Vision seems to be a popular word these days…and for good reason. Vision excites people and motivates them to get involved. Ever wonder how you can use vision to recruit church volunteers? Take a moment and consider these 4 ways to use vision to recruit church volunteers to serve.
4 Ways to Use Vision to Recruit Church Volunteers
Vision is a picture of what your organization (or individual program) hopes to create in the near future.
1. Present an opportunity to respond — not a guilt trip.
Vision is not a way of guilting people into doing something. But that doesn’t mean you can’t use vision to recruit church volunteers. Vision is not a tool to tell people they “ought to be concerned and involved.” The vision you have for your community is an opportunity for people to respond to a need. As a pastor, make sure you communicate it that way.
In his book, Visioneering, Andy Stanley states: “Vision translates into purpose. A vision gives you a reason to get up in the morning. If you don’t show up, something important won’t be accomplished. Suddenly, you matter. You matter a lot! Without you, what could be—what should be—won’t be. A vision makes you an important link between current reality and the future.”
Create an environment where your volunteers are excited to get involved. Give them ways to make a difference as part of your church or other organization’s future!
2. Provide a challenge.
Volunteers need and want a challenge. John Maxwell explains: “If we ask volunteers to merely open the door, we’ll be lucky if they do so. If we ask a volunteer to design the door she needs to open, we have created a challenge” (from The 21 Indispensable Qualities of a Leader).
Don’t merely give them an activity to do. Allow them to solve problems and create solutions. Then they will move from casual volunteer to church leader.
3. Clarify how “behind the scenes” volunteers fit into vision implementation.
When you use vision to recruit church volunteers, remember that not all people want to interact face-to-face with others. Some individuals serve best by acting “behind the scenes.” There they can quietly lead with their strengths.
Some people quickly turn away from directly interacting with people they do not know. Calloway found that some cited this as their specific reason they do not volunteer (“Identifying Promotional Appeals,” p. 270).
I experienced this during my five years leading a volunteer-run event called “A Day of Hope.” We provided Thanksgiving meals each year for families in need. I loved serving and helping people. I quickly realized that the way I enjoyed helping was by leading, fundraising, planning, and organizing people. Some of our volunteers preferred interacting directly with clients as opposed to leading and organizing people.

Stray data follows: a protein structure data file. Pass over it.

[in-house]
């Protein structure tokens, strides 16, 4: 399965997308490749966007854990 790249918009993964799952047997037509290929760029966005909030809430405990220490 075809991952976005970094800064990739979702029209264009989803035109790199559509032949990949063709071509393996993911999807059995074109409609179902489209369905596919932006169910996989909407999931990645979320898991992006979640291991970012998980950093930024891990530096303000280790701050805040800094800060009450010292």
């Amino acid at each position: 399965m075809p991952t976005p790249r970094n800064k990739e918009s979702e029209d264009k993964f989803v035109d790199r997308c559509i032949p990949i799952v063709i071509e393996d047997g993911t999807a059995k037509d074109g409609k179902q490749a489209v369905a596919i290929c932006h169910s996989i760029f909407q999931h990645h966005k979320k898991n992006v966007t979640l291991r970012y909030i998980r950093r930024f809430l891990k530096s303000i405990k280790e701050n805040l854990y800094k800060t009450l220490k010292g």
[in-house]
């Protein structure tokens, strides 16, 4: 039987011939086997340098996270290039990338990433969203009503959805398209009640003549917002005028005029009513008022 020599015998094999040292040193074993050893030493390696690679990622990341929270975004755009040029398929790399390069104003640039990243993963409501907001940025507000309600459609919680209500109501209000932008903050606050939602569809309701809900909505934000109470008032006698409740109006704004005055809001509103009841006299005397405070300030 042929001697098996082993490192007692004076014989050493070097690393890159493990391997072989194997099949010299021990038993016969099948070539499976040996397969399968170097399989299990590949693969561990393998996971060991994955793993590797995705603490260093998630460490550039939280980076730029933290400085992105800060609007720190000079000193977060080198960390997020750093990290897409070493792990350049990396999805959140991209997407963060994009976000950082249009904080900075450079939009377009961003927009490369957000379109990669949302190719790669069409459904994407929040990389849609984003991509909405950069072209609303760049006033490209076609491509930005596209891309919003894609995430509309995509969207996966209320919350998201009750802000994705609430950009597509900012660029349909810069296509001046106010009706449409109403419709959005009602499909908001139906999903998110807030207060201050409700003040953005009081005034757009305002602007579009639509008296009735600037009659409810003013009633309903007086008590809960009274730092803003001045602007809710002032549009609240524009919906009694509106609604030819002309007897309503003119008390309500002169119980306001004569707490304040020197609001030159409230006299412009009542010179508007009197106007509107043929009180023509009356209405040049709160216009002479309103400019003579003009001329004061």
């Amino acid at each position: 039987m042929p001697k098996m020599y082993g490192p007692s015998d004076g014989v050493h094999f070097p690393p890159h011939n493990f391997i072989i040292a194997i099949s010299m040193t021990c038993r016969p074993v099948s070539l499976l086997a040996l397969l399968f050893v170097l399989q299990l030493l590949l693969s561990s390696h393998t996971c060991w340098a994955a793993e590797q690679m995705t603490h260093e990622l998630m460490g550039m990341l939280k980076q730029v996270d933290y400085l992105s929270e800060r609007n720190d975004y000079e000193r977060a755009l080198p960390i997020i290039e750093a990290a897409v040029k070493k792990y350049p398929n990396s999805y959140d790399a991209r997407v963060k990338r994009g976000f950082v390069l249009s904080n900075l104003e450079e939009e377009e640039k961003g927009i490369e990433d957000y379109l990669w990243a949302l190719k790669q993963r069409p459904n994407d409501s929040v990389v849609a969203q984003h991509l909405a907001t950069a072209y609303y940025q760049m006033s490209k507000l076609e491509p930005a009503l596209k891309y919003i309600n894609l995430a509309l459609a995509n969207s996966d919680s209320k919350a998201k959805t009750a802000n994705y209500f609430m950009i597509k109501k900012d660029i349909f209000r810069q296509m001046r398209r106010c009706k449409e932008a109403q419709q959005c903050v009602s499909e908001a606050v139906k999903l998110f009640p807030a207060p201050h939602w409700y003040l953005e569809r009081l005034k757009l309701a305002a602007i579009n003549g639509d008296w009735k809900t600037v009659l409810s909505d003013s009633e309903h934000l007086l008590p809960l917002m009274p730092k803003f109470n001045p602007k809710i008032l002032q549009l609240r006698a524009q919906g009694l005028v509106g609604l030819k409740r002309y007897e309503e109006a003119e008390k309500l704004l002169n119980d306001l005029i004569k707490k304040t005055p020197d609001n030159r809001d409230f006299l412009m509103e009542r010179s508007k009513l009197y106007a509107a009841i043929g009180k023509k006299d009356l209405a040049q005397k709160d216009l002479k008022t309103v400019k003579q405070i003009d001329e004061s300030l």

When you use vision to recruit church volunteers you cannot discount the impact of personalities and strengths. Make sure you know what your church leaders enjoy and incorporate their passions into their roles.
4. Craft a vision that attracts volunteers.
When you craft a vision for your own church or organization, you will help motivate and encourage volunteers to serve. Here are three great examples of vision you can model after:
- We envision a place hope and encouragement to families in need for Thanksgiving. (A Day of Hope)
- To create a church that unchurched people love to attend. (North Point Community Church)
- Our vision is to impact 100,000 Phoenix area residents by the year 2020. (Christ Church of the Valley)
When you craft your own vision, make sure your vision is:
- Provides an opportunity to respond
- Is not a guilt trip
- Gives a challenge
- Can be said in one breath (not a requirement but can help with memorability)
Focusing on these elements will make your vision precise and memorable. After all, it is where you want to see your church or organization head. Then, you will be able to use your vision to recruit church volunteers.
Need help crafting the vision for your church? Our church consulting team at the Malphurs Group can help you achieve vision clarity. This makes it much easier to use vision to recruit church volunteers. Complete the church profile below. Our church consulting team will give you a call very soon.
Source: This post originally appeared on on Christopher Scott’s blog on December 15, 2014.
Checkout Christopher’s other posts in his series on volunteering:
4 Elements of Casting Wide and Reaching Deep in Your Church Volunteer Recruitment
4 Ways to Use Vision to Recruit Volunteers
Creating Simple and Effective Volunteer Descriptions for Your Church
Christopher Scott is a student, leader, and regular blogger. He managed volunteers at the United Way for nearly 10 years. He holds a degree in Christian Ministry & Leadership from Fresno Pacific University. He is currently working on a master’s degree in Christian Leadership from Dallas Theological Seminary.